text a future female a
fur à la carte, a pelt grave. The temper
part prayer, part leak, the purr all cave.
A plump hurt kept—a gruff meal.
Grace gave tact a lamp. The hurtle felt
my fault. Thump, thump, late heart.
Laugh a Greek laugh. Yelp my hug. Pray
the reef make, cheer the reef up. He may
mute a pager. Errata: He may mute me.
Louisville, Kentucky-based poet Kristi Maxwell’s eighth full-length poetry collection is Goners (Grinnell IA: Green Linden Press, 2023), winner of the 2023 Wishing Jewel Prize, a prize I hadn’t even knew existed until now. According to the back of the collection, Goners is the fourth winner of this particular prize, “awarded annually for a manuscript that challenges expectations of what a book of poems can be. Named for an essay in Anne Carson’s Plainwater, the Prize champions work that questions the boundaries of genre, form, or mode while engaging the rich possibilities of lyrical expression.” The list of prior prize-winning titles include Dennis Hinrichsen’s schema geometrica (2021), Robin Tomes’ You Would Say That (2022) and Bruce Bond and Walter Cochran-Bond’s Lunette (2023).
As Maxwell writes to open the collection, “Extinction Is a Problem of Form: A Note on Process”: “These poems are lipograms, writing that excludes one or more letters. They take as their starting place the names of endangered species and emerged out of a desire to manage my own climate despair. Specifically, I’m working with a variation of the beautiful outlaw—lipograms that do not use the letters in the title, the name of the endangered species, a variation I’ve come to call an extinction—to explore what happens when what is endangered is instead absent—gone.” I’m fascinated by the idea that she is exploring and examining extinction through erasure, setting absence against absence, brilliantly interlocking form and content, and this is a book of extinction itself, with each poem set with the subtitle “an extinction.” The sound and syntax of these poems are staccato, offering quick lines and dense lyric that write directly toward and around each poem’s stated subject. Curiously, I’m finding that Goners shares a syntax echo with Canadian poet Christian Bök’s infamous and award-winning Eunoia (Toronto ON: Coach House Books, 2001), both titles offering a gymnastic twist of sound and meaning, although Maxwell’s Goners is built with narrative purpose, however blended and repurposed. The poems offer linguistic leap, sonic texture and bounce, where meaning isn’t simply the result of her particular self-imposed structures but is part of the hand that leads. Through seventy-two poems on seventy-two newly and recently extinct species, this is a stunning and evocative lyric with a sad prompt and important purpose.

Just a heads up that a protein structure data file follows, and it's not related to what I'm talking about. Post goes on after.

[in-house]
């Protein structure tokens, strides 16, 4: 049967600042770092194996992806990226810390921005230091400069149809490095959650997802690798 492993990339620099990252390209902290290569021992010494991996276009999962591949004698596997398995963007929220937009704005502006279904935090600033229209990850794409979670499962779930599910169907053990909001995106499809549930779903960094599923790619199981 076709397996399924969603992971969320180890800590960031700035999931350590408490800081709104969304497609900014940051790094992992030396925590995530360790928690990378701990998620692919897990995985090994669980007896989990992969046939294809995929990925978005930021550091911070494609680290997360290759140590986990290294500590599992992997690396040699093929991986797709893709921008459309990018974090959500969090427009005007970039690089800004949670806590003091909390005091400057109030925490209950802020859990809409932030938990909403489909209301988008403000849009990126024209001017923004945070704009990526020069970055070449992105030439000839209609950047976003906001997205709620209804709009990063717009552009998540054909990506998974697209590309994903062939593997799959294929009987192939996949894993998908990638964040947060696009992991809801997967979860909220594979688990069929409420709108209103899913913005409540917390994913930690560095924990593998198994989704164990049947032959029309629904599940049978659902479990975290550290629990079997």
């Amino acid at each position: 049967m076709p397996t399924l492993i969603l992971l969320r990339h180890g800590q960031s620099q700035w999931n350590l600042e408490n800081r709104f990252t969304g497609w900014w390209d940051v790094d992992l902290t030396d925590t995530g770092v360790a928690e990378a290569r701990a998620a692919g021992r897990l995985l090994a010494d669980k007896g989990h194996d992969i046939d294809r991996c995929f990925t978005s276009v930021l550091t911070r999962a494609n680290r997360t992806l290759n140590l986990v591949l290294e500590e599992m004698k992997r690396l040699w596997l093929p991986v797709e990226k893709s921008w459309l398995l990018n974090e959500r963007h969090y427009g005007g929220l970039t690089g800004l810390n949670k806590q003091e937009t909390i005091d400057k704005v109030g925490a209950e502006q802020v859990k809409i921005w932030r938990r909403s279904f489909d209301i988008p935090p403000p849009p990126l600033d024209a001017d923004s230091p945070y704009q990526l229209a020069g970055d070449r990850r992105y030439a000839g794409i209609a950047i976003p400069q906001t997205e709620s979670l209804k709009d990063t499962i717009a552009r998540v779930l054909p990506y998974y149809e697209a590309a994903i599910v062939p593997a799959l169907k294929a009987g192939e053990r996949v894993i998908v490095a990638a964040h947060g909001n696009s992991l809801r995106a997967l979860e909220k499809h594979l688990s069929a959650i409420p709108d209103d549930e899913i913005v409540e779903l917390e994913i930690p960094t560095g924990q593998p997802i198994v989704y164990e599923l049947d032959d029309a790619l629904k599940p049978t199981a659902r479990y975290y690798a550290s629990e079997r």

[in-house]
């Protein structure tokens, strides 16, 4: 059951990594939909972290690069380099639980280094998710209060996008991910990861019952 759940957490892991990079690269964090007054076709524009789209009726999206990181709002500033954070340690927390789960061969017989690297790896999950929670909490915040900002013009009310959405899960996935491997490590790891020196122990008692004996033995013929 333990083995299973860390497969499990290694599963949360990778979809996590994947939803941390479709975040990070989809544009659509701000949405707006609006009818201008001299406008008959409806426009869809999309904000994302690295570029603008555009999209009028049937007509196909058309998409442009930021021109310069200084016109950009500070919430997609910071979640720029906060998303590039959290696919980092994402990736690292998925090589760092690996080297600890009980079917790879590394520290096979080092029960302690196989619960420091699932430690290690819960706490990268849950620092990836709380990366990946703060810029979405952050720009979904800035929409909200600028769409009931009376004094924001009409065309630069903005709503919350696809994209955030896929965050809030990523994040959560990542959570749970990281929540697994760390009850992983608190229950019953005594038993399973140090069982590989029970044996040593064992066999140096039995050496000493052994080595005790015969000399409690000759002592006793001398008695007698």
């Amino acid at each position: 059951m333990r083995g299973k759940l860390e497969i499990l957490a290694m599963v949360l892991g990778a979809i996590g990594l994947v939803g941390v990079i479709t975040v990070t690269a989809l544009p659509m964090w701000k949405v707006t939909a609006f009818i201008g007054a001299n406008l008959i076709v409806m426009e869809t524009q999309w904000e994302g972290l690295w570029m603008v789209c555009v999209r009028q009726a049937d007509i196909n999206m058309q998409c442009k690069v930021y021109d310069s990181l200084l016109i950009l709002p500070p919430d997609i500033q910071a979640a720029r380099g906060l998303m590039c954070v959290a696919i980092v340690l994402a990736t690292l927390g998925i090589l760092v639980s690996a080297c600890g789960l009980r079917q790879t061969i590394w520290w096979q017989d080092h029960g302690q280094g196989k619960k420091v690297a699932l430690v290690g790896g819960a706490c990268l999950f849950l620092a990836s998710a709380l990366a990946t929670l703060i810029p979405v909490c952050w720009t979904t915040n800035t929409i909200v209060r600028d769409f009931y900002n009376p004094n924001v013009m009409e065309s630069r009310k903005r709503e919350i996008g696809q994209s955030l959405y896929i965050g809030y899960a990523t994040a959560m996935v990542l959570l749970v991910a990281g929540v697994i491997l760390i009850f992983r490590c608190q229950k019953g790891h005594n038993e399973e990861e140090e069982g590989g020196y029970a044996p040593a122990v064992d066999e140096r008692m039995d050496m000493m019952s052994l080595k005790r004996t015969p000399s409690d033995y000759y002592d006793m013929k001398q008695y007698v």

chromosomes form self’s
reef—we reek of luck.
Shells overwhelm shore’s bosom: less jewelry, more leech.
Overwhelm me, Yoko. Be my ovum’s yolk.
My Elmer’s flubs, fuses lobe & bulb, skull & bloom.
Messy crumb of us crumbles more. We’re else.
Summer schemes brooks, muumuus, church of
mushrooms—morels. We seek some. We’re our souls’ humus,
yes? We observe lemurs floss creeks, loose
bush from rock. Reefer-less. Here, for you, four brews,
cheese, chemo for your cells, emo for your moons. Some hero.